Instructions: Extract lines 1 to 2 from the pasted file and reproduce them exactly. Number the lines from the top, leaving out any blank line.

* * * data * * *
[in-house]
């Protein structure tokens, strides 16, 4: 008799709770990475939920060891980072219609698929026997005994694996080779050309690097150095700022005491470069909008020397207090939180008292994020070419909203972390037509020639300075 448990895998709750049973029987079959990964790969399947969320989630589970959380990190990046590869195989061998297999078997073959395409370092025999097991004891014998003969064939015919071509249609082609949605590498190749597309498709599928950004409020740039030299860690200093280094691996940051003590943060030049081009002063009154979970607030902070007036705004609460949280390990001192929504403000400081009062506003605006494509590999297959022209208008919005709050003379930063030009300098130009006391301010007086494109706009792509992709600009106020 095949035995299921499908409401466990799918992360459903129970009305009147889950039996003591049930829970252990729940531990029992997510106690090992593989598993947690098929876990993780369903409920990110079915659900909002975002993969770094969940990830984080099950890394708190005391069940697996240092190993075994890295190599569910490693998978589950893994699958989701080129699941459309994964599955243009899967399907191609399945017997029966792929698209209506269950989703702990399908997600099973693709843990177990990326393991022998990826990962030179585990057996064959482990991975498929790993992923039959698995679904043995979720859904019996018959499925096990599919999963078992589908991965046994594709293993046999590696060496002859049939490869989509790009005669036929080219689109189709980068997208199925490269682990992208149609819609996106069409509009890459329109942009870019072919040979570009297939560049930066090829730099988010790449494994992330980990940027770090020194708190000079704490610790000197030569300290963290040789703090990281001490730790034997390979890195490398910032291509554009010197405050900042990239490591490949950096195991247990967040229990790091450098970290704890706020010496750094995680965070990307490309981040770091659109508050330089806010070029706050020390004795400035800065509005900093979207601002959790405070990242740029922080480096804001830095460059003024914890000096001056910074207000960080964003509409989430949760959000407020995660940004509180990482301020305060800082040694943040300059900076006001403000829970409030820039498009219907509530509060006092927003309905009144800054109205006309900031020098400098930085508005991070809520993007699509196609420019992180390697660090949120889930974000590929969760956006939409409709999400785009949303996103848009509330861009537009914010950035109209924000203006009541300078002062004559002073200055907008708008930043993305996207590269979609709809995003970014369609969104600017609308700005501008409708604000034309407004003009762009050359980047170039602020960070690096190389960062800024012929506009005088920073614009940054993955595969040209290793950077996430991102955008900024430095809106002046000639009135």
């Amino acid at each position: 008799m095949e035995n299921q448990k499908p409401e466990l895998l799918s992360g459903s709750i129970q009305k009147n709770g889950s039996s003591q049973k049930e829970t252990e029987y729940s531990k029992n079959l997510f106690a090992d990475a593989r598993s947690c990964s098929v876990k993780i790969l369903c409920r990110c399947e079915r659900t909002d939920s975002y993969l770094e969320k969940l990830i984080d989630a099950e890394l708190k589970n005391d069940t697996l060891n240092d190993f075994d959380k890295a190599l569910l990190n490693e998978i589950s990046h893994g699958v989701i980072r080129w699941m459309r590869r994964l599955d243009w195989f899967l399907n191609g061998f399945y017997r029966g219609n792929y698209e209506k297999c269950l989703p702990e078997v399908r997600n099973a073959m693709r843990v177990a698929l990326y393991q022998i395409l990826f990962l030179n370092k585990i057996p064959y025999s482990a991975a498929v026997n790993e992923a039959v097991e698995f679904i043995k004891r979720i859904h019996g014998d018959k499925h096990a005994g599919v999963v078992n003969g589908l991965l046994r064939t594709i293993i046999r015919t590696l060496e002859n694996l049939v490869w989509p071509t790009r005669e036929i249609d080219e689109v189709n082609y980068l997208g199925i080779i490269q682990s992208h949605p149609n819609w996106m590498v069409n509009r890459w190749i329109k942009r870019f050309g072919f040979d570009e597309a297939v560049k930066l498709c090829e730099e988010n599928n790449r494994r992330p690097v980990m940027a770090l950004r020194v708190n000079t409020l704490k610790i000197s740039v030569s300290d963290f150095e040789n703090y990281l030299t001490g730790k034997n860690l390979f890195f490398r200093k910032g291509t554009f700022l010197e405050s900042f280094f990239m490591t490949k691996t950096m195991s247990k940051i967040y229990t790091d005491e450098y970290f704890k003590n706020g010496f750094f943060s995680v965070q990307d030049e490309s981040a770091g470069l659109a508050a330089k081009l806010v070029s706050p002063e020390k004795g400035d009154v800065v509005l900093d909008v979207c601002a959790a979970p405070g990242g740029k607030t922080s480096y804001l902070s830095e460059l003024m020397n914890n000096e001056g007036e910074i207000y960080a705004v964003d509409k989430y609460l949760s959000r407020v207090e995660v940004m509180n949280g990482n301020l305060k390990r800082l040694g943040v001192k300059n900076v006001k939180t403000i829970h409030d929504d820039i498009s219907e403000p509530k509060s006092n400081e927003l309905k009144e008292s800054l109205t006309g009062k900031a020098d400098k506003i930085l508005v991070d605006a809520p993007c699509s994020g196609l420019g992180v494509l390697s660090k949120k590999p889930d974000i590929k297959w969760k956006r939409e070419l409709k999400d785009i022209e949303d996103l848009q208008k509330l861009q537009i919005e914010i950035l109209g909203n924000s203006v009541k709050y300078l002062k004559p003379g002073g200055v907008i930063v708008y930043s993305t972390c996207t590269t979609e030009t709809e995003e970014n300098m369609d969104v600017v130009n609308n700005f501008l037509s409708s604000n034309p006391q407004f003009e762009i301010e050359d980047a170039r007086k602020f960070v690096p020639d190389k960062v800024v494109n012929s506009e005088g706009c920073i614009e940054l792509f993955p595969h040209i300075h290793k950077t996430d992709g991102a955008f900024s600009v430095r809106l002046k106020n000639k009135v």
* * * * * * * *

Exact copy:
[in-house]
């Protein structure tokens, strides 16, 4: 008799709770990475939920060891980072219609698929026997005994694996080779050309690097150095700022005491470069909008020397207090939180008292994020070419909203972390037509020639300075 448990895998709750049973029987079959990964790969399947969320989630589970959380990190990046590869195989061998297999078997073959395409370092025999097991004891014998003969064939015919071509249609082609949605590498190749597309498709599928950004409020740039030299860690200093280094691996940051003590943060030049081009002063009154979970607030902070007036705004609460949280390990001192929504403000400081009062506003605006494509590999297959022209208008919005709050003379930063030009300098130009006391301010007086494109706009792509992709600009106020 095949035995299921499908409401466990799918992360459903129970009305009147889950039996003591049930829970252990729940531990029992997510106690090992593989598993947690098929876990993780369903409920990110079915659900909002975002993969770094969940990830984080099950890394708190005391069940697996240092190993075994890295190599569910490693998978589950893994699958989701080129699941459309994964599955243009899967399907191609399945017997029966792929698209209506269950989703702990399908997600099973693709843990177990990326393991022998990826990962030179585990057996064959482990991975498929790993992923039959698995679904043995979720859904019996018959499925096990599919999963078992589908991965046994594709293993046999590696060496002859049939490869989509790009005669036929080219689109189709980068997208199925490269682990992208149609819609996106069409509009890459329109942009870019072919040979570009297939560049930066090829730099988010790449494994992330980990940027770090020194708190000079704490610790000197030569300290963290040789703090990281001490730790034997390979890195490398910032291509554009010197405050900042990239490591490949950096195991247990967040229990790091450098970290704890706020010496750094995680965070990307490309981040770091659109508050330089806010070029706050020390004795400035800065509005900093979207601002959790405070990242740029922080480096804001830095460059003024914890000096001056910074207000960080964003509409989430949760959000407020995660940004509180990482301020305060800082040694943040300059900076006001403000829970409030820039498009219907509530509060006092927003309905009144800054109205006309900031020098400098930085508005991070809520993007699509196609420019992180390697660090949120889930974000590929969760956006939409409709999400785009949303996103848009509330861009537009914010950035109209924000203006009541300078002062004559002073200055907008708008930043993305996207590269979609709809995003970014369609969104600017609308700005501008409708604000034309407004003009762009050359980047170039602020960070690096190389960062800024012929506009005088920073614009940054993955595969040209290793950077996430991102955008900024430095809106002046000639009135």